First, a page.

SHANGHAI, March 3 China's foreign currency
regulator eased restrictions for companies registered in
Shanghai's recently established free trade zone (FTZ),
increasing the amount of foreign currency companies registered
in the zone can lend in offshore markets, according to an
announcement posted on the FTZ's website.
The new regulations issued by the State Administration of
Foreign Exchange (SAFE) increase the amount of funds companies
can lend to 50 percent of net ownership equity, up from 30
The rules also allow domestic banks registered in the zone
to use up to 10 percent of foreign exchange held in a zone
account for investment in China.
China has been moving to make it easier for multinationals
and domestic companies in China to manage their foreign
exchange, in particular by making it easier to borrow and lend
SAFE released a consultation paper detailing plans to make
it easier for domestic companies to guarantee debt incurred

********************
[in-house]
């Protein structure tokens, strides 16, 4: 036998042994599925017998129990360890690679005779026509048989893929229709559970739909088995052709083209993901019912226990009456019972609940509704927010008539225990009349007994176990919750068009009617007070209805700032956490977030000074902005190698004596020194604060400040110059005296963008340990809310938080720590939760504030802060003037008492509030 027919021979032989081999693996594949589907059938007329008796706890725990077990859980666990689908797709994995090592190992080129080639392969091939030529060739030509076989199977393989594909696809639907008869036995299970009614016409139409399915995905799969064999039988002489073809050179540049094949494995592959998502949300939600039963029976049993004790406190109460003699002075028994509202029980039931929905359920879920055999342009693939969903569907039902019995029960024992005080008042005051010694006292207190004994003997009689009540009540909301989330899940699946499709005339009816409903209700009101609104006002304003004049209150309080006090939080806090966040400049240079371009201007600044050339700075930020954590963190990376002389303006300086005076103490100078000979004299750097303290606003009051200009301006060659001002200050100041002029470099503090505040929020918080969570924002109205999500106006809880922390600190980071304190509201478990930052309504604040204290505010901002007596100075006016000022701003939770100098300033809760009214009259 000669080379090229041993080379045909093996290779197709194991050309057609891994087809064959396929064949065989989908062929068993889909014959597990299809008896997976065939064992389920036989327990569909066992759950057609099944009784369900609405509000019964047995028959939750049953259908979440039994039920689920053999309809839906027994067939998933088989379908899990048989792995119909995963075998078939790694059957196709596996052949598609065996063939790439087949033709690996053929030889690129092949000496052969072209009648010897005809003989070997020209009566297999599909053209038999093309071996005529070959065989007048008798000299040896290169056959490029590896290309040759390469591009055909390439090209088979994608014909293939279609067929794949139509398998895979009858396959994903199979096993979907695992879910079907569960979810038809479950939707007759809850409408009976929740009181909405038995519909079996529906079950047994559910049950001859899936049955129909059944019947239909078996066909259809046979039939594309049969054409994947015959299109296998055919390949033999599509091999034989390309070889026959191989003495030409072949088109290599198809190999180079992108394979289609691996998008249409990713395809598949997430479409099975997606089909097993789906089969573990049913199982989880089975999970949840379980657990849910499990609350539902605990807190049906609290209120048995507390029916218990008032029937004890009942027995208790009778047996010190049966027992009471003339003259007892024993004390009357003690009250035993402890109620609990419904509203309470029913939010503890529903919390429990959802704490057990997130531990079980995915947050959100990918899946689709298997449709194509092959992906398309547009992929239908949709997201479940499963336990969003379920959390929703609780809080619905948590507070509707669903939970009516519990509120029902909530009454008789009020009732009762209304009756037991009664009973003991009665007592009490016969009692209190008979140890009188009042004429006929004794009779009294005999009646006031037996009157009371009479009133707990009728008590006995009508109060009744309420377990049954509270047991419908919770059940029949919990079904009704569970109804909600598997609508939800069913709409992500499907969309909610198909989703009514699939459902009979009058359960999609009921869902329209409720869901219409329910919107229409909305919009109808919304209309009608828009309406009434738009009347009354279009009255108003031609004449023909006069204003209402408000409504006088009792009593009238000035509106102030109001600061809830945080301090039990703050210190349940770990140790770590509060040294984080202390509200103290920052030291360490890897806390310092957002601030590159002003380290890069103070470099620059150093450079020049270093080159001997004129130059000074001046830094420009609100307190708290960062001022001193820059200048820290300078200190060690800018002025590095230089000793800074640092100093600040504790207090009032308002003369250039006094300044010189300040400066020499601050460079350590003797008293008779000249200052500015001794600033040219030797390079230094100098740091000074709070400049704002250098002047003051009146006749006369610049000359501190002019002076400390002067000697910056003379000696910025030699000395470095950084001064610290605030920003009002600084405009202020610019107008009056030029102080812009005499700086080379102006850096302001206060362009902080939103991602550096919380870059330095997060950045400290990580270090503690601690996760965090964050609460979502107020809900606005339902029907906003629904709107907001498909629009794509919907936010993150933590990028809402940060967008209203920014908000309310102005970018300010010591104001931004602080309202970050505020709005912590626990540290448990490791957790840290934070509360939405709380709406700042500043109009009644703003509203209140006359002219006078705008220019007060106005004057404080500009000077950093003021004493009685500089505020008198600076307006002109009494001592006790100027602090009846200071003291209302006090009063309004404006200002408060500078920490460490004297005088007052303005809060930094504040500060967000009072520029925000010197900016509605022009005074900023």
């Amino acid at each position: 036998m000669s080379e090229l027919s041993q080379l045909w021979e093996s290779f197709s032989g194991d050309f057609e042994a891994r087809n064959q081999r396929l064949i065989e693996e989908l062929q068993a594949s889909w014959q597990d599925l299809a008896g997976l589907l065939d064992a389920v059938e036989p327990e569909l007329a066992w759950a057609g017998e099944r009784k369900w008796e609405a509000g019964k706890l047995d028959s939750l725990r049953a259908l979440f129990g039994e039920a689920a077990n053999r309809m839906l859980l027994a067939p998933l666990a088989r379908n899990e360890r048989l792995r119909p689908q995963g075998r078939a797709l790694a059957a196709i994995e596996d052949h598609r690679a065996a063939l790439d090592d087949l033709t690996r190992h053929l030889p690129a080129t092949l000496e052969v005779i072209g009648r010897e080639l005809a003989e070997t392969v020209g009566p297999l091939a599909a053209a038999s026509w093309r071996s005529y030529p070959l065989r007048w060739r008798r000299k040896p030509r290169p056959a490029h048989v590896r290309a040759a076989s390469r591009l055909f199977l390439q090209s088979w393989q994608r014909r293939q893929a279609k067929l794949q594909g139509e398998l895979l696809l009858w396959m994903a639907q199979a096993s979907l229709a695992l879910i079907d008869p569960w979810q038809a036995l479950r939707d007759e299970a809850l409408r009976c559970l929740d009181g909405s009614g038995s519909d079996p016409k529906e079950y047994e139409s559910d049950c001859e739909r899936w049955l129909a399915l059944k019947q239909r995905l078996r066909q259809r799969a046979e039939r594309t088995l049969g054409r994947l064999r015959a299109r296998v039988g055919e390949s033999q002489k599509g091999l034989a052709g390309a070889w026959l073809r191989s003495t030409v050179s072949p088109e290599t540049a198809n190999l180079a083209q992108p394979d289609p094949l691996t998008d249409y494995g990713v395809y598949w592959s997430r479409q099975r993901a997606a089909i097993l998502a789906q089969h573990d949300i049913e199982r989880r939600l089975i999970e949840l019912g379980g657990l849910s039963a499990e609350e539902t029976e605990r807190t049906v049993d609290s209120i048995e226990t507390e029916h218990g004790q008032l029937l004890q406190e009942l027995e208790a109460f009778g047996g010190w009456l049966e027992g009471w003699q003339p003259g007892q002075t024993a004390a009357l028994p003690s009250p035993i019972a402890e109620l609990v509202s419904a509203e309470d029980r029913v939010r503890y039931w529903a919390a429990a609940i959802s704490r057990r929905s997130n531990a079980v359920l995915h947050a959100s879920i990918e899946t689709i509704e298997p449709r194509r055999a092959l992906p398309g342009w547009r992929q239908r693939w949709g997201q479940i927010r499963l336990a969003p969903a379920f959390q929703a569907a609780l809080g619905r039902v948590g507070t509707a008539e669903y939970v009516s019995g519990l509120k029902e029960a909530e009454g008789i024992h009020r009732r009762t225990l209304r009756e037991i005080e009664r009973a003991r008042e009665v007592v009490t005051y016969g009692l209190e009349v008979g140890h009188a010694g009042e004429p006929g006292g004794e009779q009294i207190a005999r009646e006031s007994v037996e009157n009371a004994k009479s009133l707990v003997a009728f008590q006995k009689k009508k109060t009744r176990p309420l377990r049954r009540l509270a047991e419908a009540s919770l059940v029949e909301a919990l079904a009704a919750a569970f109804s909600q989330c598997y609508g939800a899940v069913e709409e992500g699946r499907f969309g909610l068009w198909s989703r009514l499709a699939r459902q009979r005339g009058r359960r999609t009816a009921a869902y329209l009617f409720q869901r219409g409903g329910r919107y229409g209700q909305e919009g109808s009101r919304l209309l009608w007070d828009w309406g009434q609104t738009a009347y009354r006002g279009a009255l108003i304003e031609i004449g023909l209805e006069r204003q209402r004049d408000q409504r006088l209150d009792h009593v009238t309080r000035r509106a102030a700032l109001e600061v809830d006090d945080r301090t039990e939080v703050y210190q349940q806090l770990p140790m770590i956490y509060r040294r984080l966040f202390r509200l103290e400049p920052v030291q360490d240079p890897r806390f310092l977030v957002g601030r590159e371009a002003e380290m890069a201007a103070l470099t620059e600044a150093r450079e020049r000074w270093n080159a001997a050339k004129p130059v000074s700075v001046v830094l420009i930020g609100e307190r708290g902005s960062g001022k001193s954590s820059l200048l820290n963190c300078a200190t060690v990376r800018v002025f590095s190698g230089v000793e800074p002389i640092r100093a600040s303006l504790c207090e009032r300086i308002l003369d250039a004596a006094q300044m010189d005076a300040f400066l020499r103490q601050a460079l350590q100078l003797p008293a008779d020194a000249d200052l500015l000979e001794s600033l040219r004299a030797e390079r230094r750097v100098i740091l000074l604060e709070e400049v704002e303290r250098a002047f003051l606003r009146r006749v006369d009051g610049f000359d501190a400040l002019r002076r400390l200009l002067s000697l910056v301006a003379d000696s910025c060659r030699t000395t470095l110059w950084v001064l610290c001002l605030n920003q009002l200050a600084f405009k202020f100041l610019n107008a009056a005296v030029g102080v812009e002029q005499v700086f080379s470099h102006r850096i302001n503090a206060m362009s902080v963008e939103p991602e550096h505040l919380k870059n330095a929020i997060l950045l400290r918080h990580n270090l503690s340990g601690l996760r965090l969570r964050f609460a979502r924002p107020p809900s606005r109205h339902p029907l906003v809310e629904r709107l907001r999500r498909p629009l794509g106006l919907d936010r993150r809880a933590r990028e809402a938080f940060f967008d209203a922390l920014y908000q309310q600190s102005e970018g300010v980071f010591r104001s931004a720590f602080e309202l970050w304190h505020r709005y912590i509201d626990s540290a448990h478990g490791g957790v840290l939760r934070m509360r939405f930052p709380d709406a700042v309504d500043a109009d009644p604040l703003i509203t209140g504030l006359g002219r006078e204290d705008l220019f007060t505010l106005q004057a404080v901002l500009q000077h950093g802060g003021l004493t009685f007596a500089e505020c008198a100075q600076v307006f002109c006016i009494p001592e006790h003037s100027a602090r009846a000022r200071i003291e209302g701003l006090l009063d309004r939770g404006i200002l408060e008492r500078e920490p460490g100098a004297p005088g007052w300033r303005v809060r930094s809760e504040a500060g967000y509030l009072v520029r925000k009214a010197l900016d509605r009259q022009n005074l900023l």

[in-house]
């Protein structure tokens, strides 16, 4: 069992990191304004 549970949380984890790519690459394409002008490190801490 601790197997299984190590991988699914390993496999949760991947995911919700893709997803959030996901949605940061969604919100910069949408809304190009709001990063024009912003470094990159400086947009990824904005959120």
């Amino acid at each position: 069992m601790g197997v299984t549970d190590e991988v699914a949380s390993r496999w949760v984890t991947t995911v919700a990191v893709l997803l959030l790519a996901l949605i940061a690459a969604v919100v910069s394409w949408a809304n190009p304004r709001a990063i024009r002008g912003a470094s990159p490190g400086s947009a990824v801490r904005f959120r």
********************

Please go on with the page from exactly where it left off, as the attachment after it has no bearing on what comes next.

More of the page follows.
overseas in mid February, shortly after it liberalised policies
allowing intra-company loans across borders, which effectively
allows firms to move currency to where it is most needed.
It is unclear to what extent the new policies will
specifically resuscitate interest in the Shanghai FTZ,
originally touted as the most significant reform pilot in
decades but now widely considered a disappointment given the
cautious scope and scale of the reforms.
There are already multiple pilot projects testing ways to
liberalise China's capital account, not all limited to the zone,
and at the same time many other Chinese cities are applying to
launch their own FTZs.
So far corporates have remained cautious about setting up
shop in the zone, citing uncertainty over when the government
will get around to implementing the promised aggressive reforms
to currency and interest rates.
At the same time, speculators gambling on a new influx of
corporate tenants have already driven up the price of industrial
property in the zone.
Beijing appears to have taken notice of the issue,
establishing a joint committee to improve bureaucratic
coordination between the various financial regulators with
occasionally overlapping jurisdictions in the zone.
(Reporting by Pete Sweeney; Editing by Kim Coghill)